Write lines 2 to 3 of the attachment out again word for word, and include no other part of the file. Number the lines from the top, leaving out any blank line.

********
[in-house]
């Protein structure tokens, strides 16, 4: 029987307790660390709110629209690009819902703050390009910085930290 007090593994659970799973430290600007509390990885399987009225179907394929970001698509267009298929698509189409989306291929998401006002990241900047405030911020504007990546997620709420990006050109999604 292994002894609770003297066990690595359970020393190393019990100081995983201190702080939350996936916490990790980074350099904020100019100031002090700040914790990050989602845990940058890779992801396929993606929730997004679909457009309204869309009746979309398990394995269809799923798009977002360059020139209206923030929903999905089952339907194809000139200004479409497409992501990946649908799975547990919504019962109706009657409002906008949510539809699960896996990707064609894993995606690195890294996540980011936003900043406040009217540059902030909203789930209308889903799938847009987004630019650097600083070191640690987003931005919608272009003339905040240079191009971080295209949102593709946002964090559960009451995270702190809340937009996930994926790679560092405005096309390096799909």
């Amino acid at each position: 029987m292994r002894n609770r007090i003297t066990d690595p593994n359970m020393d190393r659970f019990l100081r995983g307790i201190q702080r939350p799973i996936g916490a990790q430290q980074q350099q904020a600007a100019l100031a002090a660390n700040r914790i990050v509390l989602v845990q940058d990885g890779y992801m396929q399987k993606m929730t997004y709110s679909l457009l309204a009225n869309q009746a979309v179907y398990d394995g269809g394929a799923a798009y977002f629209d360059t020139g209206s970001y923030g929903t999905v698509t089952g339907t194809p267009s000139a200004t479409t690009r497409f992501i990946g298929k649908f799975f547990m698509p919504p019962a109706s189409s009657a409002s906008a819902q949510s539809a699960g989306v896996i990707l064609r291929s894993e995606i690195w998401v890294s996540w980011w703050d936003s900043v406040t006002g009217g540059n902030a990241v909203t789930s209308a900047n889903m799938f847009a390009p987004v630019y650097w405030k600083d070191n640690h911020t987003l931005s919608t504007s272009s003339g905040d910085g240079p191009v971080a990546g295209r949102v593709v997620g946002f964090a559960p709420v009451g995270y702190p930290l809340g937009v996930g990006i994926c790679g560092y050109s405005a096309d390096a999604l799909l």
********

């Protein structure tokens, strides 16, 4: 029987307790660390709110629209690009819902703050390009910085930290 007090593994659970799973430290600007509390990885399987009225179907394929970001698509267009298929698509189409989306291929998401006002990241900047405030911020504007990546997620709420990006050109999604 292994002894609770003297066990690595359970020393190393019990100081995983201190702080939350996936916490990790980074350099904020100019100031002090700040914790990050989602845990940058890779992801396929993606929730997004679909457009309204869309009746979309398990394995269809799923798009977002360059020139209206923030929903999905089952339907194809000139200004479409497409992501990946649908799975547990919504019962109706009657409002906008949510539809699960896996990707064609894993995606690195890294996540980011936003900043406040009217540059902030909203789930209308889903799938847009987004630019650097600083070191640690987003931005919608272009003339905040240079191009971080295209949102593709946002964090559960009451995270702190809340937009996930994926790679560092405005096309390096799909």
């Amino acid at each position: 029987m292994r002894n609770r007090i003297t066990d690595p593994n359970m020393d190393r659970f019990l100081r995983g307790i201190q702080r939350p799973i996936g916490a990790q430290q980074q350099q904020a600007a100019l100031a002090a660390n700040r914790i990050v509390l989602v845990q940058d990885g890779y992801m396929q399987k993606m929730t997004y709110s679909l457009l309204a009225n869309q009746a979309v179907y398990d394995g269809g394929a799923a798009y977002f629209d360059t020139g209206s970001y923030g929903t999905v698509t089952g339907t194809p267009s000139a200004t479409t690009r497409f992501i990946g298929k649908f799975f547990m698509p919504p019962a109706s189409s009657a409002s906008a819902q949510s539809a699960g989306v896996i990707l064609r291929s894993e995606i690195w998401v890294s996540w980011w703050d936003s900043v406040t006002g009217g540059n902030a990241v909203t789930s209308a900047n889903m799938f847009a390009p987004v630019y650097w405030k600083d070191n640690h911020t987003l931005s919608t504007s272009s003339g905040d910085g240079p191009v971080a990546g295209r949102v593709v997620g946002f964090a559960p709420v009451g995270y702190p930290l809340g937009v996930g990006i994926c790679g560092y050109s405005a096309d390096a999604l799909l």